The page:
Philadelphia's Haris Medunjanin Will Make You Believe In Player Honesty Again
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The MLS has said they’d like to implement Video Assistant Referees during the second half of the season, but the Philadelphia Union’s Haris Medunjanin should probably win the MLS Fair Play Award for overturning an incorrect call himself during Saturday’s match between the Union and DC United.
Medunjanin was shielding the ball for a throw-in when some pressure from United’s Luciano Acosta bowled him over near the sideline. The referee marched over, believed he saw Acosta kick-out at Medunjanin on the ground and promptly displayed a straight red.
Shortly after, things got a little confusing for everyone at the match and watching at home.
Uhhhhh now it's a yellow...
Never mind. No card at all
Acosta stayed on the pitch for the remainder of the match, but the Union held on for a 1-0 victory, thanks in large part to goalkeeper Andre Blake. The Jamaican international saved a penalty and provided this save in added time.
It wasn’t until after the match that everyone learned what exactly had gone on during that rescinded red card. Here’s Medunjanin explaining the process.
"I think you need to be honest, and I didn't feel a kick."Haris' sportsmanship resulted in the ref putting a red card back in his pocket. pic.twitter.com/BWraw6uow8
— Philadelphia Union (@PhilaUnion) June 25, 2017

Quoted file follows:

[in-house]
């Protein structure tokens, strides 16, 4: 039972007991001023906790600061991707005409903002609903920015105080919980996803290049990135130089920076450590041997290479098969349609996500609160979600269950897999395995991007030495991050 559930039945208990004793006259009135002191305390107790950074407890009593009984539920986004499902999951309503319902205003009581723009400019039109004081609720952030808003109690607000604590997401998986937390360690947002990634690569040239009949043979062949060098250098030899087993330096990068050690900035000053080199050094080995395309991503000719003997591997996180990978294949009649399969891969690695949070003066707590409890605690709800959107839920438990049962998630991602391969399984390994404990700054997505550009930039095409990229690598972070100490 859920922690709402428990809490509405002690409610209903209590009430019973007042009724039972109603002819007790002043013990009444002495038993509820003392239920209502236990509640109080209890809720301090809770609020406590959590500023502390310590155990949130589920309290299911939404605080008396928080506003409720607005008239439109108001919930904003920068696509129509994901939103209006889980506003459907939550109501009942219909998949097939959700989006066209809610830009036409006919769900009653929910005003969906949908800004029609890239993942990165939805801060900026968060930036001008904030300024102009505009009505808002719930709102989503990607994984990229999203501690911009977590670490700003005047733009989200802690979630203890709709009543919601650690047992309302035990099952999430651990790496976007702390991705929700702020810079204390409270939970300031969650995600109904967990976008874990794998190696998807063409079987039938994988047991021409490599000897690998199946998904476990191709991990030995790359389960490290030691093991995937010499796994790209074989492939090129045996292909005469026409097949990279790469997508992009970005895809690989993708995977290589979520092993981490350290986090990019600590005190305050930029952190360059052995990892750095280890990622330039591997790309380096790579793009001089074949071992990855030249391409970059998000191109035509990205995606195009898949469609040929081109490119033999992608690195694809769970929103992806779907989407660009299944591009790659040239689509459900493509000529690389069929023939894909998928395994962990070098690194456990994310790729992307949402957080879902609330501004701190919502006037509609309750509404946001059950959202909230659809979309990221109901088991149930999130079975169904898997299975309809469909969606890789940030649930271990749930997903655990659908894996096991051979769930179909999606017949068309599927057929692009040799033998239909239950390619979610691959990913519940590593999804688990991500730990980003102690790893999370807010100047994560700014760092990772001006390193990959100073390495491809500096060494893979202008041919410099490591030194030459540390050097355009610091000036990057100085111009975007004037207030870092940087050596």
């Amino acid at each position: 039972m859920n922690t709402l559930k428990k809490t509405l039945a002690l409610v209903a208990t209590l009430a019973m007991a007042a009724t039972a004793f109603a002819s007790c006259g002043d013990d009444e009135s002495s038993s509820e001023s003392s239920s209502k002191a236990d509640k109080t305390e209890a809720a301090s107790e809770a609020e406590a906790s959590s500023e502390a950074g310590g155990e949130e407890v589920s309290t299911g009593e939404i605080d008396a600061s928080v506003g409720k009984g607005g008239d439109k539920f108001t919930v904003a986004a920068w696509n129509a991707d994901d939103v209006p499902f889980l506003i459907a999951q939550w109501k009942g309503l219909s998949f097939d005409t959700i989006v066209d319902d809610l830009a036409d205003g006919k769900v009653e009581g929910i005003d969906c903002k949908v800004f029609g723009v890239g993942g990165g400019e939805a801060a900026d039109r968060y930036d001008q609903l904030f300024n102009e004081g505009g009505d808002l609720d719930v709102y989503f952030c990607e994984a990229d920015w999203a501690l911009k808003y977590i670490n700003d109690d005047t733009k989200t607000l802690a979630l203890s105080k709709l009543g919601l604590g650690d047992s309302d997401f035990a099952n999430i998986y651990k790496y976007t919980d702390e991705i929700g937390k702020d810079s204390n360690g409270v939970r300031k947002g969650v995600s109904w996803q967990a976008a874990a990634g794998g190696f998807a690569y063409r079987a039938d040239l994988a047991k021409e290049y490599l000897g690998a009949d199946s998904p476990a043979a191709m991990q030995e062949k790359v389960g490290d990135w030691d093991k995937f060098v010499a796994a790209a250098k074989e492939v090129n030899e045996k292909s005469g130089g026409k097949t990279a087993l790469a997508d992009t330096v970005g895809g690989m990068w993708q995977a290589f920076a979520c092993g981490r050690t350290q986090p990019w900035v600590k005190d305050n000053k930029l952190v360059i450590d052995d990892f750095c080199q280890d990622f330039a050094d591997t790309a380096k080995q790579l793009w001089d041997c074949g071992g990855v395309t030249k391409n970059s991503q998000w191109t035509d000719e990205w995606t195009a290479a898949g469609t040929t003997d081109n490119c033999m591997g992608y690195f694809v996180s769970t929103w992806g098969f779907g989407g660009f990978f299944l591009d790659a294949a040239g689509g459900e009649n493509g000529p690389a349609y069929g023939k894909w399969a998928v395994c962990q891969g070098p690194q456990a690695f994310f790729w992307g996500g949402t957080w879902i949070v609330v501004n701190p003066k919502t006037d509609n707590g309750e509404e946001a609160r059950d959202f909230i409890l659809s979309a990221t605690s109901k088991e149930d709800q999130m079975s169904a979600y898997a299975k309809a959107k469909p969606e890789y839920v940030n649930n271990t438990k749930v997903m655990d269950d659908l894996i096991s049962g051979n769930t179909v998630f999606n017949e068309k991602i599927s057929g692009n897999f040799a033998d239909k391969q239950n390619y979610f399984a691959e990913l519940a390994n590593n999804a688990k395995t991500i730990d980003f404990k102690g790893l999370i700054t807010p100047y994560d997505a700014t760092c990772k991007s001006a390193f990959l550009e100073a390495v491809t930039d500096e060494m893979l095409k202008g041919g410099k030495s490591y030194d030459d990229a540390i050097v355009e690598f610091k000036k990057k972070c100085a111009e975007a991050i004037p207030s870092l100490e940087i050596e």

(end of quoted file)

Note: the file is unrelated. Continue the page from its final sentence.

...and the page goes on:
That’s right, the referee said after the match that he “rescinded the card because [Mendunjanin] stated that he was not kicked after the play, which was the initial decision I made.”
“I got a lot of respect for that,” said DC United manager Ben Olsen after the game. “I think he’s a classy player and a classy human being.”
Props to Mendunjanin for being honest, and credit to the referee for being humble enough to change his call. VAR will eliminate this pet peeve of mine, but why do some people act like it’s a mortal sin for a referee to change his call? Also, when a referee waits longer than usual to make a call — to look at the play and actually think about it before whistling — why do people get so upset about that?
This shouldn't come as a surprise, but it sounds like Tommy Smyth is one of those people.
Calls aren’t written in stone like the Ten Commandments — I’ve never understood how people could complain about the referee ultimately making the right decision regardless of how they eventually get there.